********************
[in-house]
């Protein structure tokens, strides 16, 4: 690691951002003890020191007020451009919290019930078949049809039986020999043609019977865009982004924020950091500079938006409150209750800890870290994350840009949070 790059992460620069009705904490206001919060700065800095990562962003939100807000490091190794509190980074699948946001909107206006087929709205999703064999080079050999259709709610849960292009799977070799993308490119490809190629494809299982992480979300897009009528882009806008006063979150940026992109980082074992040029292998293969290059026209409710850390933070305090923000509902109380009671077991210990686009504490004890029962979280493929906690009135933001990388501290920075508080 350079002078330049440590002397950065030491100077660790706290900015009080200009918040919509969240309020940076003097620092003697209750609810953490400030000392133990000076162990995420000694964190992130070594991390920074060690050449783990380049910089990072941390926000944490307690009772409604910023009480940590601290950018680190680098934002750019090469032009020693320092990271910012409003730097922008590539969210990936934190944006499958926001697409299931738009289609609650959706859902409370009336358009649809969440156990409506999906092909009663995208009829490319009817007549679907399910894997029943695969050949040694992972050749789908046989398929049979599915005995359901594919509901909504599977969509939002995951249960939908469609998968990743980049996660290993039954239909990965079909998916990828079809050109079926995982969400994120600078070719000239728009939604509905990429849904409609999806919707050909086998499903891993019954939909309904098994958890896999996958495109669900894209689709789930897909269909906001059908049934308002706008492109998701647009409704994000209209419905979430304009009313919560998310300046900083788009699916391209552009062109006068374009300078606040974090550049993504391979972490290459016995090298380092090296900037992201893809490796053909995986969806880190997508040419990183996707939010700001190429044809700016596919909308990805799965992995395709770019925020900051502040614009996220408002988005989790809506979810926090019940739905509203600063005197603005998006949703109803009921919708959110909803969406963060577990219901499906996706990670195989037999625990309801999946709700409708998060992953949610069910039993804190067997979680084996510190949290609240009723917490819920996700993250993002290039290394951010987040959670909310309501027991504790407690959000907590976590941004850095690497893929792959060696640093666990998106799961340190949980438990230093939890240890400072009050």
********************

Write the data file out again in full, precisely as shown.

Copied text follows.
[in-house]
């Protein structure tokens, strides 16, 4: 690691951002003890020191007020451009919290019930078949049809039986020999043609019977865009982004924020950091500079938006409150209750800890870290994350840009949070 790059992460620069009705904490206001919060700065800095990562962003939100807000490091190794509190980074699948946001909107206006087929709205999703064999080079050999259709709610849960292009799977070799993308490119490809190629494809299982992480979300897009009528882009806008006063979150940026992109980082074992040029292998293969290059026209409710850390933070305090923000509902109380009671077991210990686009504490004890029962979280493929906690009135933001990388501290920075508080 350079002078330049440590002397950065030491100077660790706290900015009080200009918040919509969240309020940076003097620092003697209750609810953490400030000392133990000076162990995420000694964190992130070594991390920074060690050449783990380049910089990072941390926000944490307690009772409604910023009480940590601290950018680190680098934002750019090469032009020693320092990271910012409003730097922008590539969210990936934190944006499958926001697409299931738009289609609650959706859902409370009336358009649809969440156990409506999906092909009663995208009829490319009817007549679907399910894997029943695969050949040694992972050749789908046989398929049979599915005995359901594919509901909504599977969509939002995951249960939908469609998968990743980049996660290993039954239909990965079909998916990828079809050109079926995982969400994120600078070719000239728009939604509905990429849904409609999806919707050909086998499903891993019954939909309904098994958890896999996958495109669900894209689709789930897909269909906001059908049934308002706008492109998701647009409704994000209209419905979430304009009313919560998310300046900083788009699916391209552009062109006068374009300078606040974090550049993504391979972490290459016995090298380092090296900037992201893809490796053909995986969806880190997508040419990183996707939010700001190429044809700016596919909308990805799965992995395709770019925020900051502040614009996220408002988005989790809506979810926090019940739905509203600063005197603005998006949703109803009921919708959110909803969406963060577990219901499906996706990670195989037999625990309801999946709700409708998060992953949610069910039993804190067997979680084996510190949290609240009723917490819920996700993250993002290039290394951010987040959670909310309501027991504790407690959000907590976590941004850095690497893929792959060696640093666990998106799961340190949980438990230093939890240890400072009050």